A Day in the Life of a Parcel – Part Three
Editor’s note: This blog post is part of a three-part series on A Day in the Life of a Parcel. The first segment discussed new innovations in the economics of supply chain and logistics. Part two discussed innovations in package labeling and efficiency gains for a carrier. This segment covers game-changing innovations in the mail delivery last mile and return logistics.
Most packages delivered come through a carrier to a residence or retail location. However, today’s busy consumer may often find themselves unavailable to pick up the package during normal retail hours or to sign for it at their home. And, in some areas, packages delivered without signature can disappear at the hands of a modern “porch pirate.” Finally, the packages delivered to university and corporate campuses overwhelm the mailrooms. Often times, they remain unequipped to deal with today’s high volumes.
Interestingly, a new delivery-point solution developed in Europe is beginning to gain traction in the U.S. and Canada.
Smart lockers, Internet-enabled kiosks, notify recipients with a simple text message. Kiosks alert them that their package is waiting for pickup. Once there, the consumer scans the provided barcode from a text message to retrieve their package. This solution addresses inconvenient delivery challenges and package theft.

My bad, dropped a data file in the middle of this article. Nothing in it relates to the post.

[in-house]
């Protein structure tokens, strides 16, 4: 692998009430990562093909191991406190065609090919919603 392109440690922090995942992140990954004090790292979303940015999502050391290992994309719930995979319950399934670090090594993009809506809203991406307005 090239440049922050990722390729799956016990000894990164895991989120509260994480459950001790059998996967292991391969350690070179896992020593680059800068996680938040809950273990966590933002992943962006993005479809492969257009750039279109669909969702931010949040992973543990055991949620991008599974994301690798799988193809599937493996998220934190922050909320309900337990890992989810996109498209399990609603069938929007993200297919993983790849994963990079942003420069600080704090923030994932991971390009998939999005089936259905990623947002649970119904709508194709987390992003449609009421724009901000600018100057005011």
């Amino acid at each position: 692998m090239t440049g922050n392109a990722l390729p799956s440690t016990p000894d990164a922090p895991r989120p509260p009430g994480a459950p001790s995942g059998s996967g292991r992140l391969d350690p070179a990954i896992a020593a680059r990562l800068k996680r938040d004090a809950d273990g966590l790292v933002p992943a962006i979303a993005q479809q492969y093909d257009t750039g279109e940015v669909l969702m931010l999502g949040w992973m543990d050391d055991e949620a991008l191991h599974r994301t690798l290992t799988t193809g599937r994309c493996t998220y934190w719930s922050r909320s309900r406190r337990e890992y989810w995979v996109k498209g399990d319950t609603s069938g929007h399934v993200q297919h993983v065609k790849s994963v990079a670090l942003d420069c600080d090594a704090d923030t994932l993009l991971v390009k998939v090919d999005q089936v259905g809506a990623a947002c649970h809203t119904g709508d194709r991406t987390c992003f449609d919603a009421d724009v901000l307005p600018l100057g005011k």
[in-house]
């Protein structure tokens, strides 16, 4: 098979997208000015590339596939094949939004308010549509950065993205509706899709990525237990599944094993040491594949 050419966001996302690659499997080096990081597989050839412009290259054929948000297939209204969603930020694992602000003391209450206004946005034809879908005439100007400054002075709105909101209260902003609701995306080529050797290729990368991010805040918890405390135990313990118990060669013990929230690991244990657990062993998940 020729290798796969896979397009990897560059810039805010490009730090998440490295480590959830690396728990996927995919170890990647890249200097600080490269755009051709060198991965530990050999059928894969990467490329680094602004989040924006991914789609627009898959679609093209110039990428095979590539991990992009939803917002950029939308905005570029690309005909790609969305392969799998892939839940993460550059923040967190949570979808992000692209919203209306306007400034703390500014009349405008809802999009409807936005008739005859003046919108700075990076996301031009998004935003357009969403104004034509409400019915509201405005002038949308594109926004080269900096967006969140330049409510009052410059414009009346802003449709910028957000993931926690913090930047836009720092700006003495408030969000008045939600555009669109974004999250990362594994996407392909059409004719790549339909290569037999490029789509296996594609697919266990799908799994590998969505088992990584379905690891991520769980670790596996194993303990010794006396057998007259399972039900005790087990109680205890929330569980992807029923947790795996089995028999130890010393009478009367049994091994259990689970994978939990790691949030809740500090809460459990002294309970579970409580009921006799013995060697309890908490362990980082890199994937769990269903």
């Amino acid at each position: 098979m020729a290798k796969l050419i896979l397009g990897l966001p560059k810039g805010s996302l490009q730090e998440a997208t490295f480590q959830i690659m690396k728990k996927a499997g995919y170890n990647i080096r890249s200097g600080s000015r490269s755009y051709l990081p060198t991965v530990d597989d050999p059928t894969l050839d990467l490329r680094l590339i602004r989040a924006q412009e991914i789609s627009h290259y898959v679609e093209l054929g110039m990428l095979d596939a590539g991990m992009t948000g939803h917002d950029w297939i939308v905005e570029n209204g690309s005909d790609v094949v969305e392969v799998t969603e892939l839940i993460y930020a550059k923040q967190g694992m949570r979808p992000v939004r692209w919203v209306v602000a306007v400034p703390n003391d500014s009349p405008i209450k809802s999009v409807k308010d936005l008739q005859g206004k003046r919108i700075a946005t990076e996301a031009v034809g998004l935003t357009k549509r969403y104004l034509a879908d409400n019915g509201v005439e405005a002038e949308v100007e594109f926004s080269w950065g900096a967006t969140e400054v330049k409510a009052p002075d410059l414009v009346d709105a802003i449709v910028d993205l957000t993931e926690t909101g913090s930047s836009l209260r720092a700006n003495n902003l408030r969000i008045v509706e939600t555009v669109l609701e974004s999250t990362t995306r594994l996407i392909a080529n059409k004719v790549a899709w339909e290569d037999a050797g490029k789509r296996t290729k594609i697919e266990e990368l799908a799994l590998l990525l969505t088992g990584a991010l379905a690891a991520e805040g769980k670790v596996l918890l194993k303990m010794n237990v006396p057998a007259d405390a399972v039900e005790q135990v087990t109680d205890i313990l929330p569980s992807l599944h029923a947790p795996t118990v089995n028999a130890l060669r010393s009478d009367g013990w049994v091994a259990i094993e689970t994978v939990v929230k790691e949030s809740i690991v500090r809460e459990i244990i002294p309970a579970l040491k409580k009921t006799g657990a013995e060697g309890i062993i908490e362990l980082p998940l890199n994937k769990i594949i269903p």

The latest game-changing innovation in the smart locker space – PackRobot – combines sophisticated robotics and a dynamic shelving system into a climate-controlled outdoor enclosure with capacity for up to 500 packages, bringing dramatic efficiency gains to this already convenient solution.
Finally, one area that carries many issues in its manual process remains returns and reverse logistics. While exploring our mailing technologies in the parcel world, we stumbled into mobile phone returns.
Our high-performance vision systems are generally used for very high-speed image capture, recognition, decoding and high integrity assurance in transactional mail applications.
Here, the reverse logistics processor uses our precision vision system to reduce the process of capturing the IMEI number from smartphones. What was once five minutes occurs in 20 seconds. I expect automated transport will soon bring that down further. So this one application shows a 15x improvement over the current manual process.
We have followed the parcel from start to end. From point of origin at the warehouse, through high-speed packaging and labeling, through automated sorting and transport by a carrier network, and finally to the last mile where it can be deposited and retrieved safely and securely. Imagine all of this happening within the course of one day.
Cascading the improvements from all these innovations into one workflow is game-changing and adding new value in the economics of supply chain and logistics.